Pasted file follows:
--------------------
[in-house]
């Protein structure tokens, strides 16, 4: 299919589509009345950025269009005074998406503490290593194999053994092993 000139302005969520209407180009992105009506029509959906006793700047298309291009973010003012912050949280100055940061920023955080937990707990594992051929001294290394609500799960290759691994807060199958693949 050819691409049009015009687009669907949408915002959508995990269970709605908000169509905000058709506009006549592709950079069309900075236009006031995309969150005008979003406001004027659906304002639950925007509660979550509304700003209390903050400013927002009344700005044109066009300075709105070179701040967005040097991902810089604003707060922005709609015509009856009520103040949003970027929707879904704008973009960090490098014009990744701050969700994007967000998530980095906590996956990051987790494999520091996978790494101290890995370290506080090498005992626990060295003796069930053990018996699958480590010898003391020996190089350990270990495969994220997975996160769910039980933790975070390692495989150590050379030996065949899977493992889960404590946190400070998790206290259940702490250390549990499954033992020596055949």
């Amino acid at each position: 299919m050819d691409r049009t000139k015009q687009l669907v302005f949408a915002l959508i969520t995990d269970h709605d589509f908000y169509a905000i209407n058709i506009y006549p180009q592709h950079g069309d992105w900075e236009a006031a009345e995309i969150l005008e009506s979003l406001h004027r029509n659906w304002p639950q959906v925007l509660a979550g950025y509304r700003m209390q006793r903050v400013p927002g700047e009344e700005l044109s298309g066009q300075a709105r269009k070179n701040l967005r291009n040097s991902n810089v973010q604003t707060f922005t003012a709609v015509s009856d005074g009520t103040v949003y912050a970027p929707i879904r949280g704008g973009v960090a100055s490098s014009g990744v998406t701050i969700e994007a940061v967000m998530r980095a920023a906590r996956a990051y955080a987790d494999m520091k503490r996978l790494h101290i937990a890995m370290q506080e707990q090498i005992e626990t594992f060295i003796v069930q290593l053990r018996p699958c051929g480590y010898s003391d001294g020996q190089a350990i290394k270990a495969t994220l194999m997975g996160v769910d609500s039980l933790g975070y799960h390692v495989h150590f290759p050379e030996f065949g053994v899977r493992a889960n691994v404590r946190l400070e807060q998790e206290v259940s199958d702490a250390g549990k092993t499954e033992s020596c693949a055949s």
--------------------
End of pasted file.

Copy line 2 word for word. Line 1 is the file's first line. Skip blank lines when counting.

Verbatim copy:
């Protein structure tokens, strides 16, 4: 299919589509009345950025269009005074998406503490290593194999053994092993 000139302005969520209407180009992105009506029509959906006793700047298309291009973010003012912050949280100055940061920023955080937990707990594992051929001294290394609500799960290759691994807060199958693949 050819691409049009015009687009669907949408915002959508995990269970709605908000169509905000058709506009006549592709950079069309900075236009006031995309969150005008979003406001004027659906304002639950925007509660979550509304700003209390903050400013927002009344700005044109066009300075709105070179701040967005040097991902810089604003707060922005709609015509009856009520103040949003970027929707879904704008973009960090490098014009990744701050969700994007967000998530980095906590996956990051987790494999520091996978790494101290890995370290506080090498005992626990060295003796069930053990018996699958480590010898003391020996190089350990270990495969994220997975996160769910039980933790975070390692495989150590050379030996065949899977493992889960404590946190400070998790206290259940702490250390549990499954033992020596055949």